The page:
Jim France choosing to stay quiet as interim head of NASCAR - WAFF-TV: News, Weather and Sports for Huntsville, AL

Jim France choosing to stay quiet as interim head of NASCAR

By LARRY LAGE
AP Sports Writer

BROOKLYN, Mich. (AP) - Jim France seems to be choosing to stay in the shadows, declining to let the public hear from him as the interim chairman and CEO of NASCAR.

France is not expected to be available for interviews as NASCAR prepares to run its first race, at Michigan International Speedway, since chairman Brian France took an indefinite leave from the company his family owns.

Brian France was arrested on charges of driving while intoxicated and criminal possession of oxycodone Sunday night in New York's Hamptons. His uncle, Jim, was picked the next day to take over on an interim basis. He was vice chairman and executive vice president of NASCAR.

It is not the news, or the moves, the series wanted as it struggles to cope with dropping attendance, TV ratings and major sponsorship deals.

And, it might be a long wait if anyone is hoping Jim France, who is quiet even behind the scenes, will become face and voice of the sport.

"I just hope that whoever is in that position takes it serious and does a good job with it because there are so many people in this industry that want to see it succeed," said Kyle Larson, who drives the No. 42 Chevrolet. "I hope this is a good step to have a good change for us and get some good momentum back for our series."

Brian France is the grandson of NASCAR founder Bill France Sr. and replaced his father, Bill France Jr., as head of NASCAR 15 years ago.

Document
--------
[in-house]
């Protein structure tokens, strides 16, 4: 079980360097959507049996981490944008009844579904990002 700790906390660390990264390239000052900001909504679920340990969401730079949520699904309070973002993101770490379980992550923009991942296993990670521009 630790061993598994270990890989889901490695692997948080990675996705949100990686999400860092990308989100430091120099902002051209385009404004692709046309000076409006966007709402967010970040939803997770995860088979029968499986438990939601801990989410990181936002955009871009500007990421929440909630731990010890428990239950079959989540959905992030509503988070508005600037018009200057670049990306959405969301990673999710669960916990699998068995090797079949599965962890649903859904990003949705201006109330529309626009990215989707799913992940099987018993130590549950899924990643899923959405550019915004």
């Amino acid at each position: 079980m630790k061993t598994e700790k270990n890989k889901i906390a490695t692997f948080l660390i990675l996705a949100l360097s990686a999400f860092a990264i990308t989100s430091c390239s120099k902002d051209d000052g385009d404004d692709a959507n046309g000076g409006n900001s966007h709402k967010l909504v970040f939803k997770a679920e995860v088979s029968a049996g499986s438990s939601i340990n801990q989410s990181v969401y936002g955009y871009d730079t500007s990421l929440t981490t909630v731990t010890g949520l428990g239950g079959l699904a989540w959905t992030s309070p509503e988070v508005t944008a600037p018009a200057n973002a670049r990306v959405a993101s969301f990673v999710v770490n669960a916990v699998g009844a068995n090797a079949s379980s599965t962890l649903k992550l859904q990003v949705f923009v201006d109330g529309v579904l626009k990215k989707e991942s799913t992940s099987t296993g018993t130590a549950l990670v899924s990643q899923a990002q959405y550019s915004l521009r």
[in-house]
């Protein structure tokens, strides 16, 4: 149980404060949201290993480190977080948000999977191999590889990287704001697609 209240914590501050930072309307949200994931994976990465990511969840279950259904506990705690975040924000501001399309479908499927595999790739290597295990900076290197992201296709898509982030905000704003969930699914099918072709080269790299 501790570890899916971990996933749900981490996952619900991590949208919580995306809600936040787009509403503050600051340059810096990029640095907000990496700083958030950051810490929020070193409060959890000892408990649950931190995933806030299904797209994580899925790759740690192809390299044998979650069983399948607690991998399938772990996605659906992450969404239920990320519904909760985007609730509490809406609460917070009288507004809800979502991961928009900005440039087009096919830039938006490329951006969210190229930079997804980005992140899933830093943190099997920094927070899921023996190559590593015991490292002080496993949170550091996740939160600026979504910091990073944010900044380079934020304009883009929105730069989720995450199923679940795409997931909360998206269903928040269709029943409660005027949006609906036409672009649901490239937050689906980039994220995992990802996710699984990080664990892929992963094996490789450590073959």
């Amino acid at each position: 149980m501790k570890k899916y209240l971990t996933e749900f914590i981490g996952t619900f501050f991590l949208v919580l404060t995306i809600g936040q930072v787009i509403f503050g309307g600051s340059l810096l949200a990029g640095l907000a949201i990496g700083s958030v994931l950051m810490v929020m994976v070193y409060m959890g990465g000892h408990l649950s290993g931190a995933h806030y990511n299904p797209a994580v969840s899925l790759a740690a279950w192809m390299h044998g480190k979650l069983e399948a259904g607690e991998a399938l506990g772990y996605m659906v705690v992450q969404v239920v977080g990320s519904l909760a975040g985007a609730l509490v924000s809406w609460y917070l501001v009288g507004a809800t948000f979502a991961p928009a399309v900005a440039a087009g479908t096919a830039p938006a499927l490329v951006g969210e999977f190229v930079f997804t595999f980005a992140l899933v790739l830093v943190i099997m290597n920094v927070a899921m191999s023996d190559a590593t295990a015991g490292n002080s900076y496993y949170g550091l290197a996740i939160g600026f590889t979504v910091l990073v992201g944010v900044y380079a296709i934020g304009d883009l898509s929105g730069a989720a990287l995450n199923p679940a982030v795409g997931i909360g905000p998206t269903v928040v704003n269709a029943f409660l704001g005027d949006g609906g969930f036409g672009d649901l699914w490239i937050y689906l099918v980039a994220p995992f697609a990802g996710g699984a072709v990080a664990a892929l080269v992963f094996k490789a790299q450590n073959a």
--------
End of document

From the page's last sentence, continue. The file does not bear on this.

Now, it's Jim France's turn to take the wheel.

And, the relatively few people who know the Vietnam veteran well are expressing full confidence in his ability to lead during a potentially pivotal time for the series.

Jim France has worked for the family business since 1959, serving in a slew of roles. He founded Grand-AM in 1999 and help to orchestrate a merger with American Le Mans Series to form IMSA in 2014. He was also a key player in NASCAR's purchase of ARCA.

"We've known Jim France since the 1970s and he's given respect when he walks in a room," said Len Wood, co-owner of the No. 21 Ford. "He's earned respect. He's always been the quiet guy in the background that did way more than you knew. He's the kind of jeans-and-flannel guy, who you can bounce ideas off of anytime.

"We have the utmost confidence in him."

Rick Hendrick does, too.

"He's going to be awesome in that role," the team owner said an interview on Sirius. "I've watched what he's done with IMSA and how he's brought all these different manufacturers to the table and how that sport has grown with the 24 hour and everything else.

"A lot of people don't know Jim because he never has been out front a lot, but there is a great leader and a great racer and NASCAR is in awesome hands."

Hendrick, meanwhile, is hoping Brian France gets the help he needs to come back.

"Brian France is a good friend, a great guy," Hendrick said. "I'm not sure we have a TV deal if it wasn't for him. I pray for him and I want him to get better."

___

More AP auto racing: https://apnews.com/tag/apf-AutoRacing and https://twitter.com/AP_Sports

Copyright 2018 The Associated Press. All rights reserved. This material may not be published, broadcast, rewritten or redistributed.

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